Fall brings us delightful things, doesn’t it? The rain, molting (egg hiding) chickens, dormant gardens, fender benders because my beloved Oregonians forget not only that oil builds up on the roads, but when it rains, it makes it twice as slick. Heaven forbid we put down our super skinny, no foam soy latte with an extra shot and stop texting to actually drive. This is still the United States and we’ll text while we drive till they pry our I-Phones out of our cold…
Fall also brings us good things from the kitchen and even Mrs. Knightly can’t wake up cranky and judgmental every day! Some days she feels like getting the 50 pound blue bowl down from the highest shelf to commence baking bread.
Oh. There isn’t one. You see, I learned to bake bread from my Grandma Inda, and she didn’t use a recipe. Even the first time I did it alone at 17 in my first apartment, I just did it. Here is an approximation and a warning. This bread does not keep. It has a shelf life of maybe three days, and even that third day can be a disappointment.
6 cups of warm, but not hot tap water. If the water is too hot to comfortably touch, then it’s going to taste too yeasty. I don’t know why, but I’m sure Science has an explanation.
5 tablespoons of sugar. I use evaporated cane juice now, but white refined was good enough for Inda.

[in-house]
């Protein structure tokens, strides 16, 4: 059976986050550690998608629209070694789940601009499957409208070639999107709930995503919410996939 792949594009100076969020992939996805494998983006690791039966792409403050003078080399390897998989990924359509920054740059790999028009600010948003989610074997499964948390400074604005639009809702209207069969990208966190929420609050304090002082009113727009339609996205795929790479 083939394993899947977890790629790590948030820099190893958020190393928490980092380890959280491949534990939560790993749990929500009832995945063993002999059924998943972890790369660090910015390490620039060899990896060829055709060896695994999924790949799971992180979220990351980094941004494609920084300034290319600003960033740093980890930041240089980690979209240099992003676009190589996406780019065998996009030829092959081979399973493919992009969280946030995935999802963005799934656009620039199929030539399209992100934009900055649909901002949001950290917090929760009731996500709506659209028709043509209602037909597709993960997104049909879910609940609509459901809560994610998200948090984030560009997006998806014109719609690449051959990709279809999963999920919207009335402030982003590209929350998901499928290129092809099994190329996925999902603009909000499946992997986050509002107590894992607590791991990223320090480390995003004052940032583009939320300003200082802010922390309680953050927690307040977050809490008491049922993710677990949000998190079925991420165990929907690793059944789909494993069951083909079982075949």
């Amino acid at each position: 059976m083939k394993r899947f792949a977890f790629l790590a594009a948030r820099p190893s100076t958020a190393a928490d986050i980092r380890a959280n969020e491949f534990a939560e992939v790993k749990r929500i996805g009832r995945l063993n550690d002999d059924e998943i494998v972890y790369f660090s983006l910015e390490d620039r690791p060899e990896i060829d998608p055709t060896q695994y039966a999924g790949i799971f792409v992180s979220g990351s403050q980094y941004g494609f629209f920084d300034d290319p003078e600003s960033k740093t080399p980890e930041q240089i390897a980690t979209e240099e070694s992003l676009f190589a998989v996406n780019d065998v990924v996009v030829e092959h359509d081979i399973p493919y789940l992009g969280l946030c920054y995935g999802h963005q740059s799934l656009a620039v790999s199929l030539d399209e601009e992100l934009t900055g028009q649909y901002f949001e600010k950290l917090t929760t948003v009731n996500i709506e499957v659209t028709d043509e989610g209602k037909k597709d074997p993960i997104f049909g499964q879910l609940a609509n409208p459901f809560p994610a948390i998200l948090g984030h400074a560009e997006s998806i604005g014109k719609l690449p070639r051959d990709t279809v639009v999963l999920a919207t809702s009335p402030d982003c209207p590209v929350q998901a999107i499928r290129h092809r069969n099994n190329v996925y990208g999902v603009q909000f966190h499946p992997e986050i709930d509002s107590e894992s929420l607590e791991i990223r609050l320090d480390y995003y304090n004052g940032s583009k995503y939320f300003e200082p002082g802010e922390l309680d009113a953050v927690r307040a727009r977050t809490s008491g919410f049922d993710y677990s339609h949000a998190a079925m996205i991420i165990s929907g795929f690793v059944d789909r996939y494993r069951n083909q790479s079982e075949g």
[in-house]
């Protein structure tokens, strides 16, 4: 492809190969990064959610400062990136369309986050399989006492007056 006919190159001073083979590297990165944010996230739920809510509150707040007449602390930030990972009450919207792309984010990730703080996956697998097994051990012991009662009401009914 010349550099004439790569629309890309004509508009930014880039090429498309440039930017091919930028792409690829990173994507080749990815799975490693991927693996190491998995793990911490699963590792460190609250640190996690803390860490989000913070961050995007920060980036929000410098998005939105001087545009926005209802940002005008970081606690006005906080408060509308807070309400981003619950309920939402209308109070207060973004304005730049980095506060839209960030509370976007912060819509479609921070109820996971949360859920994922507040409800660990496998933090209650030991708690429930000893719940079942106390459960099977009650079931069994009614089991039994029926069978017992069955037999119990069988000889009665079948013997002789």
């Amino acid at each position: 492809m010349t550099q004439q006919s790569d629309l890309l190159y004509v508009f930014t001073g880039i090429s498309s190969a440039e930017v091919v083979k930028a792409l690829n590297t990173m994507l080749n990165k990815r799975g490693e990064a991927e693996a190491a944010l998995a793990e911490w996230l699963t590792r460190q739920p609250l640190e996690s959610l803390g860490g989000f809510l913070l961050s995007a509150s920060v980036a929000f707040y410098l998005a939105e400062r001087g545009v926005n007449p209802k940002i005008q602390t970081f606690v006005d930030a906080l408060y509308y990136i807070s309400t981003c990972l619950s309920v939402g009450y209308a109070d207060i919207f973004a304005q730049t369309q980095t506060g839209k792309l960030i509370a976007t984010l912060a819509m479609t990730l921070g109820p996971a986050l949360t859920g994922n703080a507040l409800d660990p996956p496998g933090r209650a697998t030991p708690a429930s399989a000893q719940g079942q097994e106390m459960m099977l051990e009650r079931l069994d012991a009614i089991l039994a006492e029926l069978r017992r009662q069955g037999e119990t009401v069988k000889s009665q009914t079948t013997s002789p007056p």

2 Packages of Red Star Quick Rise Yeast.
Stop – Now, disolve your sugar in the warm water, then sprinkle the 2 packages of yeast over that and give it a twirl with a wisk. Then, wisk in 1 cup of unbleached flour. What you’ve just done is two things, you’re proofing your yeast to make sure it’s still good (if it doesn’t start bubbling, go buy new yeast) and you’re also making a sponge, which will make it easier to incorporate the next round of flour. Let it sit, covered with a clean dishcloth for about 10 minutes, when you peek, it should be foamy.
Add another cup of flour and wisk it smooth
Add a cup of vegetable oil and wisk it smooth, Not Olive Oil, this bread is from Arkansas, not Italy and it doesn’t cotton to the fancy foreign stuff (Read: It makes it taste funny)
Add a heaping tablespoon of Mortons salt. Do not add the salt before this time, or you will kill the yeast, and that would be bad.
Begin wisking in cups of flour, beating it smooth between each. When you can’t wisk it any further, get the largest spatula (scraper) you have and continue adding the flour, scraping the sides as you go.
When you can’t easily incorporate flour into the dough, it’s time to sprinkle the counter in a radius of about 16″, be pretty liberal in the sprinkle because dough is no fun to scrape off counters.
Turn your dough out onto the counter and dust the top with some more flour. Then you begin to knead. With the heels of your hands, push the dough away from you, then scoop the ends up with the tips of your fingers, then turn and push away, scoop, pull back, turn. I’m not going to lie, this is going to take you at least ten minutes and if the dough is too sticky, you will keep sprinkling flour over it, incorporating it in. What you want to end up with is an elastic, smooth, rounded heap of dough. The texture should not be lumpy, if it is, you’ve got more work to do, and this is really important to the final texture. (Note: I have a Kitchen Aid with a dough hook, I consider that cheating and so would Inda)